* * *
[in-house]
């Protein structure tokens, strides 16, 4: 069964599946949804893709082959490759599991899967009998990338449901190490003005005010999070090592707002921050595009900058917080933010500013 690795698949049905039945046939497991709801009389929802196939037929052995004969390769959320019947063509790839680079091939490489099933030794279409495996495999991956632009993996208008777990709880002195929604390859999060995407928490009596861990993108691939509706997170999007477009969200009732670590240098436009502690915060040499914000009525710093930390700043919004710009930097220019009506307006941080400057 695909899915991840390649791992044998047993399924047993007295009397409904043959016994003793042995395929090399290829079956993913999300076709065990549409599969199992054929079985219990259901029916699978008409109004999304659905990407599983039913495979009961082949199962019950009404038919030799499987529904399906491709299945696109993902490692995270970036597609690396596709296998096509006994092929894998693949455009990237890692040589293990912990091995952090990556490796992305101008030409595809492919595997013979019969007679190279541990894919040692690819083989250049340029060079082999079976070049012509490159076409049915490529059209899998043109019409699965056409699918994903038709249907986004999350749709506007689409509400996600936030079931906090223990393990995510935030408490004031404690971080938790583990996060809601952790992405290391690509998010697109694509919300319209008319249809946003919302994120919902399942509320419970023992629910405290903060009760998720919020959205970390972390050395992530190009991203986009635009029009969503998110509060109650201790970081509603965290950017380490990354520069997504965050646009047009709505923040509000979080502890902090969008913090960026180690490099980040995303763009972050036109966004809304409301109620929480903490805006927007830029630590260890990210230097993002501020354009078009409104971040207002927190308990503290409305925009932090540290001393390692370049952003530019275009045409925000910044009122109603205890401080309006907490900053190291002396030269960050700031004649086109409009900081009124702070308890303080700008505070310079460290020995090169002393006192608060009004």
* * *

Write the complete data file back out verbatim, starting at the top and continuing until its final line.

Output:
[in-house]
């Protein structure tokens, strides 16, 4: 069964599946949804893709082959490759599991899967009998990338449901190490003005005010999070090592707002921050595009900058917080933010500013 690795698949049905039945046939497991709801009389929802196939037929052995004969390769959320019947063509790839680079091939490489099933030794279409495996495999991956632009993996208008777990709880002195929604390859999060995407928490009596861990993108691939509706997170999007477009969200009732670590240098436009502690915060040499914000009525710093930390700043919004710009930097220019009506307006941080400057 695909899915991840390649791992044998047993399924047993007295009397409904043959016994003793042995395929090399290829079956993913999300076709065990549409599969199992054929079985219990259901029916699978008409109004999304659905990407599983039913495979009961082949199962019950009404038919030799499987529904399906491709299945696109993902490692995270970036597609690396596709296998096509006994092929894998693949455009990237890692040589293990912990091995952090990556490796992305101008030409595809492919595997013979019969007679190279541990894919040692690819083989250049340029060079082999079976070049012509490159076409049915490529059209899998043109019409699965056409699918994903038709249907986004999350749709506007689409509400996600936030079931906090223990393990995510935030408490004031404690971080938790583990996060809601952790992405290391690509998010697109694509919300319209008319249809946003919302994120919902399942509320419970023992629910405290903060009760998720919020959205970390972390050395992530190009991203986009635009029009969503998110509060109650201790970081509603965290950017380490990354520069997504965050646009047009709505923040509000979080502890902090969008913090960026180690490099980040995303763009972050036109966004809304409301109620929480903490805006927007830029630590260890990210230097993002501020354009078009409104971040207002927190308990503290409305925009932090540290001393390692370049952003530019275009045409925000910044009122109603205890401080309006907490900053190291002396030269960050700031004649086109409009900081009124702070308890303080700008505070310079460290020995090169002393006192608060009004």